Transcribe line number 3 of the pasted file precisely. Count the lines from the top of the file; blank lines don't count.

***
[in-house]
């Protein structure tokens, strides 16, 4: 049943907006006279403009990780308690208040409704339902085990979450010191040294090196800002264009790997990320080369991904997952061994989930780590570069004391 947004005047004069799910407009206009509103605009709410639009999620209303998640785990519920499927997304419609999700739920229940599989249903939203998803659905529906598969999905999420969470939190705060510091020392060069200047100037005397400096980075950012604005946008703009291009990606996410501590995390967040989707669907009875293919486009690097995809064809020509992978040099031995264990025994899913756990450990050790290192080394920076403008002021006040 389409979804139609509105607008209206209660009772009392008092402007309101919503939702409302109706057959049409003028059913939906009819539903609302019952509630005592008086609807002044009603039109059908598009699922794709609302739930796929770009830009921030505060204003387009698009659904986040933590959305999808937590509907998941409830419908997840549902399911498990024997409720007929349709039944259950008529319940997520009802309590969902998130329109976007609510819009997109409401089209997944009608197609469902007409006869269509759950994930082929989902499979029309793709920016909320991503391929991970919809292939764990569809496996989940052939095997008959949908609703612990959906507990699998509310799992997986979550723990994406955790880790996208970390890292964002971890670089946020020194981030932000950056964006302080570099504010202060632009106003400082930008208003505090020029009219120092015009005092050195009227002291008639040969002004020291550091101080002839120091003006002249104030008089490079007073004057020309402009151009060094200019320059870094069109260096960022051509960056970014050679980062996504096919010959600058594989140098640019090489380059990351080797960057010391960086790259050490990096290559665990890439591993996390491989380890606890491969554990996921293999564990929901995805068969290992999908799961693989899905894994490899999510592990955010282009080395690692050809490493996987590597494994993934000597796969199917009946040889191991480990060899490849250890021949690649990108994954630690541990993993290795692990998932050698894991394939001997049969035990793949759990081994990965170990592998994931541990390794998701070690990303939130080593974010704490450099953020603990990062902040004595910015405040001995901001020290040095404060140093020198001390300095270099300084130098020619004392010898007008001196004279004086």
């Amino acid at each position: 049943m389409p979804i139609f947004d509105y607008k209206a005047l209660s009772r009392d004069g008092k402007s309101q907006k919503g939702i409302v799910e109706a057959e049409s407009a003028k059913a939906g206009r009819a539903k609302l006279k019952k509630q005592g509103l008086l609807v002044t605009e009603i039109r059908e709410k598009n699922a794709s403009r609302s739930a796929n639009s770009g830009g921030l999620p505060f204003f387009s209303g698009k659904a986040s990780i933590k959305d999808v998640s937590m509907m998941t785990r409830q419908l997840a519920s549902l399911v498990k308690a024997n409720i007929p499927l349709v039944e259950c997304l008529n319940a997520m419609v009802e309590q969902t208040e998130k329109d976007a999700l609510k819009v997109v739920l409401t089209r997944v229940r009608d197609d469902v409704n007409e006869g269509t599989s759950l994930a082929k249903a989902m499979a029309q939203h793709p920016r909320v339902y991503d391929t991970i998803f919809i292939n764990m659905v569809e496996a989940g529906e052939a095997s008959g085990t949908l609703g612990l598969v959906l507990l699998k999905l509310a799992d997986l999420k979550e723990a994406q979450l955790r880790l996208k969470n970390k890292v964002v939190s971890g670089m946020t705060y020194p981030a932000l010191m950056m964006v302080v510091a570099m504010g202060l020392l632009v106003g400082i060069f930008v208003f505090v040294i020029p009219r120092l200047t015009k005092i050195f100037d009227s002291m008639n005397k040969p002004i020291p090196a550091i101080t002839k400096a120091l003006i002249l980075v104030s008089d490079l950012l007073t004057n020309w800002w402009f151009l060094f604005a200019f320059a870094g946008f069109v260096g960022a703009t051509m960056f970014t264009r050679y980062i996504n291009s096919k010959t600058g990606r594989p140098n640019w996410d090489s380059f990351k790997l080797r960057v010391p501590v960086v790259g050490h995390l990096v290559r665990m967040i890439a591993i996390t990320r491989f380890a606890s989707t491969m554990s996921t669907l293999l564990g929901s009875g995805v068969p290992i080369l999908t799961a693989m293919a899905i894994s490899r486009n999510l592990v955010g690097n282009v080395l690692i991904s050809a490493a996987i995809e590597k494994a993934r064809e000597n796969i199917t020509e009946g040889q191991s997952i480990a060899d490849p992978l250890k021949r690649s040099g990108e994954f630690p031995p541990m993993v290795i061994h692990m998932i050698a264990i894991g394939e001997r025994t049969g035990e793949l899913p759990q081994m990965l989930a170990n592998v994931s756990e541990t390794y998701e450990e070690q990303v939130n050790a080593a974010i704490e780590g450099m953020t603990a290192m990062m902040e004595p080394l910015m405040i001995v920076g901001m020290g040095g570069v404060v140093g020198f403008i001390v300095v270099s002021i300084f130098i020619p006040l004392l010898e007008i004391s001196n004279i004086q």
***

């Amino acid at each position: 049943m389409p979804i139609f947004d509105y607008k209206a005047l209660s009772r009392d004069g008092k402007s309101q907006k919503g939702i409302v799910e109706a057959e049409s407009a003028k059913a939906g206009r009819a539903k609302l006279k019952k509630q005592g509103l008086l609807v002044t605009e009603i039109r059908e709410k598009n699922a794709s403009r609302s739930a796929n639009s770009g830009g921030l999620p505060f204003f387009s209303g698009k659904a986040s990780i933590k959305d999808v998640s937590m509907m998941t785990r409830q419908l997840a519920s549902l399911v498990k308690a024997n409720i007929p499927l349709v039944e259950c997304l008529n319940a997520m419609v009802e309590q969902t208040e998130k329109d976007a999700l609510k819009v997109v739920l409401t089209r997944v229940r009608d197609d469902v409704n007409e006869g269509t599989s759950l994930a082929k249903a989902m499979a029309q939203h793709p920016r909320v339902y991503d391929t991970i998803f919809i292939n764990m659905v569809e496996a989940g529906e052939a095997s008959g085990t949908l609703g612990l598969v959906l507990l699998k999905l509310a799992d997986l999420k979550e723990a994406q979450l955790r880790l996208k969470n970390k890292v964002v939190s971890g670089m946020t705060y020194p981030a932000l010191m950056m964006v302080v510091a570099m504010g202060l020392l632009v106003g400082i060069f930008v208003f505090v040294i020029p009219r120092l200047t015009k005092i050195f100037d009227s002291m008639n005397k040969p002004i020291p090196a550091i101080t002839k400096a120091l003006i002249l980075v104030s008089d490079l950012l007073t004057n020309w800002w402009f151009l060094f604005a200019f320059a870094g946008f069109v260096g960022a703009t051509m960056f970014t264009r050679y980062i996504n291009s096919k010959t600058g990606r594989p140098n640019w996410d090489s380059f990351k790997l080797r960057v010391p501590v960086v790259g050490h995390l990096v290559r665990m967040i890439a591993i996390t990320r491989f380890a606890s989707t491969m554990s996921t669907l293999l564990g929901s009875g995805v068969p290992i080369l999908t799961a693989m293919a899905i894994s490899r486009n999510l592990v955010g690097n282009v080395l690692i991904s050809a490493a996987i995809e590597k494994a993934r064809e000597n796969i199917t020509e009946g040889q191991s997952i480990a060899d490849p992978l250890k021949r690649s040099g990108e994954f630690p031995p541990m993993v290795i061994h692990m998932i050698a264990i894991g394939e001997r025994t049969g035990e793949l899913p759990q081994m990965l989930a170990n592998v994931s756990e541990t390794y998701e450990e070690q990303v939130n050790a080593a974010i704490e780590g450099m953020t603990a290192m990062m902040e004595p080394l910015m405040i001995v920076g901001m020290g040095g570069v404060v140093g020198f403008i001390v300095v270099s002021i300084f130098i020619p006040l004392l010898e007008i004391s001196n004279i004086q």